During the study, control diet was presented as a sole diet for all rats during the period of acclimatization that extend for 2 weeks. Three groups of ten males and three groups of ten females fed a diet containing 0% GM soybean meal (control), 50% GM soybean meal (T1), and 100% GM soybean (T2) for 18 weeks. The rats were checked twice daily for any signs of toxicity or morphological changes. Body weight and feed intake were recorded once a week. At the end of this period, the rats were euthanized, and blood samples were collected from the orbital sinus.

The blood samples were collected in tubes containing disodium ethylene di-amine tetra acetate dihydrate (EDTA-Na2), for biochemical analyses. Two aliquots of plasma and sera were prepared for all rats and stored at − 20 °C for biochemical analyses. Two euthanized rats from both sex were randomly chosen from each group and four organs were selected. Selected organs are the kidney, the liver, the pancreas, the gonads (testis or ovary), and female mammary gland for histopathological examination.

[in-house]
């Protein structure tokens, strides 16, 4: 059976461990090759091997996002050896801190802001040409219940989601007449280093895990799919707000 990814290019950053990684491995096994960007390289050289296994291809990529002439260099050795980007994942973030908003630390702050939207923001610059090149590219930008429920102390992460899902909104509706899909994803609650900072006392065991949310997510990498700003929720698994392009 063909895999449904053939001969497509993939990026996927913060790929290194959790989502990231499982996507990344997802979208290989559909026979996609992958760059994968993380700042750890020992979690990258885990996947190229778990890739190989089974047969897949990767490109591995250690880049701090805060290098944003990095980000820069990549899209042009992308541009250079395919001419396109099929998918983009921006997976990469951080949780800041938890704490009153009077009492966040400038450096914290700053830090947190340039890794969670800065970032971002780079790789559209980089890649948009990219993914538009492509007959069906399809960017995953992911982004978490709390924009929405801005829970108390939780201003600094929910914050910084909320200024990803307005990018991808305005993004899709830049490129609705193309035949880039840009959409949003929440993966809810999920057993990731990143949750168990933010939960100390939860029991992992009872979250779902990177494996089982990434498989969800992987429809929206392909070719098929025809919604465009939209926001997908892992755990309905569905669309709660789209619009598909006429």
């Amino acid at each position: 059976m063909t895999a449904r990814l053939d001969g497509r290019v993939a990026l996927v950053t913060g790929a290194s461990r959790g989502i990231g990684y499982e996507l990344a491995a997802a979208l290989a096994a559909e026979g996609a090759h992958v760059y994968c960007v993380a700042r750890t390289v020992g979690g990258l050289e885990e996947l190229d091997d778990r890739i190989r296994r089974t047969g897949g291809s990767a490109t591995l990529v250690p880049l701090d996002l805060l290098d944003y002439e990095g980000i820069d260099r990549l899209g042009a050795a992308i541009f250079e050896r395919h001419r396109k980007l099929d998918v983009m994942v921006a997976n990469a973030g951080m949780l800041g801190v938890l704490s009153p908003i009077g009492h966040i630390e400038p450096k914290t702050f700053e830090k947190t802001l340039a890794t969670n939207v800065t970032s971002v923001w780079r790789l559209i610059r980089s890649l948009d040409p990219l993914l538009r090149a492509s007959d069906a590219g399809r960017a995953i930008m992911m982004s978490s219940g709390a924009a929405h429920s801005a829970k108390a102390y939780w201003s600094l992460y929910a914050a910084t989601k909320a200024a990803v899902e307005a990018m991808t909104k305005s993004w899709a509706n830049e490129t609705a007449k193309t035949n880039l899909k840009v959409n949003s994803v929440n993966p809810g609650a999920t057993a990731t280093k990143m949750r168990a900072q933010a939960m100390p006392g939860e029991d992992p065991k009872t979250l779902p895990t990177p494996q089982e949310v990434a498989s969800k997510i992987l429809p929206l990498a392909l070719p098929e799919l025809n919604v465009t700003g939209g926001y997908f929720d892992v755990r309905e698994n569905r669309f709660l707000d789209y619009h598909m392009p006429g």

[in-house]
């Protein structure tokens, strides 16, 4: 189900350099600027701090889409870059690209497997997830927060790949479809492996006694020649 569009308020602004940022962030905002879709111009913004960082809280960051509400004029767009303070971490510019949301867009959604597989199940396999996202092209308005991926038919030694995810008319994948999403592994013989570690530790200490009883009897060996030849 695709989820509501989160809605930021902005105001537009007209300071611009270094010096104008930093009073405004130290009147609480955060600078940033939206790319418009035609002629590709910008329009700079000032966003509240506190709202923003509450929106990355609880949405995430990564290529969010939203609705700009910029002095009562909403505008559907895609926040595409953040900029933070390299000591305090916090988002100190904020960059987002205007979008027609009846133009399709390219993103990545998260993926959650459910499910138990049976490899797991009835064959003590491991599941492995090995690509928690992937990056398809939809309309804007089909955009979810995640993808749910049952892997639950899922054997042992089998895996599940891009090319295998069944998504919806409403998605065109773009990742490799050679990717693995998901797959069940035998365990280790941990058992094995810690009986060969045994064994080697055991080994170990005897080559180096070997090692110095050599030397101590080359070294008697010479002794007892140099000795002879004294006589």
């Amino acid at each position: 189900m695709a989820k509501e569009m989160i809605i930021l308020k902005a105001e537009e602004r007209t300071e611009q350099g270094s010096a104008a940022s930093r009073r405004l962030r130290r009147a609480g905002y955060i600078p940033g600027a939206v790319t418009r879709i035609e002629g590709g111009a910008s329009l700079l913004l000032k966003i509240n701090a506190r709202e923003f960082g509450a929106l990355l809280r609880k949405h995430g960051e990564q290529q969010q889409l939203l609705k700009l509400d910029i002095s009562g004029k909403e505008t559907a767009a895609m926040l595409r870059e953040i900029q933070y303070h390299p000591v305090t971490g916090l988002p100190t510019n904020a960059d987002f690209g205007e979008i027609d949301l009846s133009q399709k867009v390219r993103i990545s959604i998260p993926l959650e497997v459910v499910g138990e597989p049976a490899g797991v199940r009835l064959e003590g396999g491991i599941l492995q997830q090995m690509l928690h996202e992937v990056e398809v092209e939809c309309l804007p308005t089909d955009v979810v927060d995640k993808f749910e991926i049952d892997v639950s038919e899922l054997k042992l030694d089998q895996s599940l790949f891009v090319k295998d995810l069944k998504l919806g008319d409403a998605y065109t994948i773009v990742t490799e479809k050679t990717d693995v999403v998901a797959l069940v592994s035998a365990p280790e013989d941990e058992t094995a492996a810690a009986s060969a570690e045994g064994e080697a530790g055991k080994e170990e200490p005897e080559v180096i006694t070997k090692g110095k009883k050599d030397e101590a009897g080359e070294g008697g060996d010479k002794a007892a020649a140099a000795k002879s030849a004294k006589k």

Growth performance and nutrient utilization

Growth and nutrient utilization parameters were monitored and analyzed in terms of final body weight (FBW), weight gain (WG) (weight gain = final body weight − initial body weight), feed intake (FI) (feed intake = amount of feed eaten − feed remained), and feed conversion ratio (FCR) (feed conversion = feed intake/weight gain), according to Pierozan et al., 2016.

Hematological and biochemical blood analysis

Blood sample collected from the orbital sinus were assayed using BC-2800Vet Auto Hematology Analyzer (Mindray, China) at the Faculty of Agriculture Research Park (FARP), Cairo University for the following hematological parameters: white blood cell count (WBC), red blood cell count (RBC), hemoglobin (HGB) hematocrit (HCT).